Most of us never realize our full potential to lead. This choice is both understandable and costly, and that cost is rising daily, as the complexity of the planet’s challenges grows. For the most part, we don’t need better leaders, we need more of them. Meanwhile, the “leadership bench” is full.
One of the barriers to getting off this bench is the widespread delusion that you must already be a cocksure, resource-controlling, corner-office-inhabiting leader to have real impact – the myth that leadership begins with power. This myth is fueled by the way we tell our stories. The lives of our greatest leaders impress us, inspire us on our best days, but often feel highly remote. Would I have the courage to sneak my poorly trained, minimally armed, underfed army across the frigid Delaware River in the middle of the night to take on the most elite fighting force in the world? Maybe. But first I have to make the mental leap from my cubicle to leader of a revolutionary army with all odds stacked against it.
Part of the problem is that we tend to meet the stars of our favorite leadership narratives at or near the height of their power. This makes sense. We meet many of them in grade school or earlier, in sanitized children’s books or through the urgent lens of a backseat window. Who’s that man on the horse? Why did they name that street after a Junior King? This line of questioning rewards the storyteller’s brevity and certainty. Martin Luther King Junior made America a better place for all kinds of people. Why? Because he was a hero. Why? Because that’s what heroes do.
Even later, in high school and college, when our primary job is to make sense of the world, institutions that must sell us on their worldviews tend not to dilute them with the uncertainty and missteps of protagonists who must learn how to lead. Often there isn’t time. “Survey” courses that span centuries leave little room for the formation of individual character. It is entirely logical to conclude, therefore, that leaders are born, not made, that Washington simply strolled into this world with the tools to birth a nation.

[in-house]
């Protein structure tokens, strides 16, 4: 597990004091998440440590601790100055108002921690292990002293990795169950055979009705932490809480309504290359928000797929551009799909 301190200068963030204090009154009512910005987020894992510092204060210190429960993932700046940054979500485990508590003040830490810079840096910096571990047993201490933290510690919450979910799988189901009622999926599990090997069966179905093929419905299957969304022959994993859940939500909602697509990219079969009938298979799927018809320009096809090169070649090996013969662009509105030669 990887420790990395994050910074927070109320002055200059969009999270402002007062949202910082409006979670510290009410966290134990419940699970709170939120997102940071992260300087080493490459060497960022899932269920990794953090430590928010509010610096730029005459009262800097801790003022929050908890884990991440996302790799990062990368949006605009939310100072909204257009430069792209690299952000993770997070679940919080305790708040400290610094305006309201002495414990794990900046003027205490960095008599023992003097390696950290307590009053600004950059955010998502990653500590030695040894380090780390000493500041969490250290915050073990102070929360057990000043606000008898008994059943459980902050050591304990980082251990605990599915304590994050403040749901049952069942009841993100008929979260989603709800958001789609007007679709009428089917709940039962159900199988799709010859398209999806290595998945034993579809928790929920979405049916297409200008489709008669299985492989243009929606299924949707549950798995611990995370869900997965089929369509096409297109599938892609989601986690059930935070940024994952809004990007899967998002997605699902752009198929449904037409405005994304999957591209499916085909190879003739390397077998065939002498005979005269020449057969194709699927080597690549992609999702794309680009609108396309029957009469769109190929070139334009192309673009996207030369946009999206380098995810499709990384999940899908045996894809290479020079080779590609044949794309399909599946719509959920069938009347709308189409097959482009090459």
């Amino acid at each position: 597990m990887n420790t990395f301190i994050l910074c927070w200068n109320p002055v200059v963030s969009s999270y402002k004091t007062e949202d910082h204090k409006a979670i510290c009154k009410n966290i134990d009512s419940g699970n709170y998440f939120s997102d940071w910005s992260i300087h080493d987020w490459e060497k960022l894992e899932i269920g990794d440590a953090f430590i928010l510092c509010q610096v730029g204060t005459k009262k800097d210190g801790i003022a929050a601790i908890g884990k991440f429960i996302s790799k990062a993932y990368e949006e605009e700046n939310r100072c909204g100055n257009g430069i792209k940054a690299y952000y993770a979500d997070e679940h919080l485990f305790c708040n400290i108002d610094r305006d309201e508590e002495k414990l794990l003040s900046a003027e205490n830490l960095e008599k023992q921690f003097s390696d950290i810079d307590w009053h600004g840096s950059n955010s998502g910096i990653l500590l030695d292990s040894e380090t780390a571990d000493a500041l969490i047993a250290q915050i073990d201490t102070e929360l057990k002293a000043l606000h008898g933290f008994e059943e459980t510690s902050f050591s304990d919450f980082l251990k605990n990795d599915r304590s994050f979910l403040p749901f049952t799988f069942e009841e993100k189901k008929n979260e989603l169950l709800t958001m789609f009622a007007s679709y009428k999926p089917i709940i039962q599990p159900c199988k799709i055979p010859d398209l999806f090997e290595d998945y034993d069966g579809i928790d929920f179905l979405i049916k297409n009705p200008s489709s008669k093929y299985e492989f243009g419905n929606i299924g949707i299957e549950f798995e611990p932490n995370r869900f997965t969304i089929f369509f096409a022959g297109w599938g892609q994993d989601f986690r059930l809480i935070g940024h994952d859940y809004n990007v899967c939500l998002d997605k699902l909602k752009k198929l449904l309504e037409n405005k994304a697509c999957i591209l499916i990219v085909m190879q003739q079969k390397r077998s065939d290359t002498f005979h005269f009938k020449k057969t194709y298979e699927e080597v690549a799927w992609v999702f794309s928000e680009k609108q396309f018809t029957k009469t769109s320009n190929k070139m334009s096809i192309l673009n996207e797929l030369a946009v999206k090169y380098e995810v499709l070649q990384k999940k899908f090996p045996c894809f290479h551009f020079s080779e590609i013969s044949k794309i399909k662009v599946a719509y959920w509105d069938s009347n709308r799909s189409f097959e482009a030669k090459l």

But their journeys towards impact began decades before these seminal events, and these early chapters are rich – sometimes richest — in their instructive value. If we’re going to find our way off the leadership bench, we’re going to have to talk and learn about leadership in new ways. We’re going to have to tell a dirty, little secret about extraordinary leaders, which is that few actually wait for formal authority to begin influencing events. A shorthand for this decision is “courage,” but it is a specific, applied courage that borders on audacity. The audacity of simply starting. We call it making the decision to lead.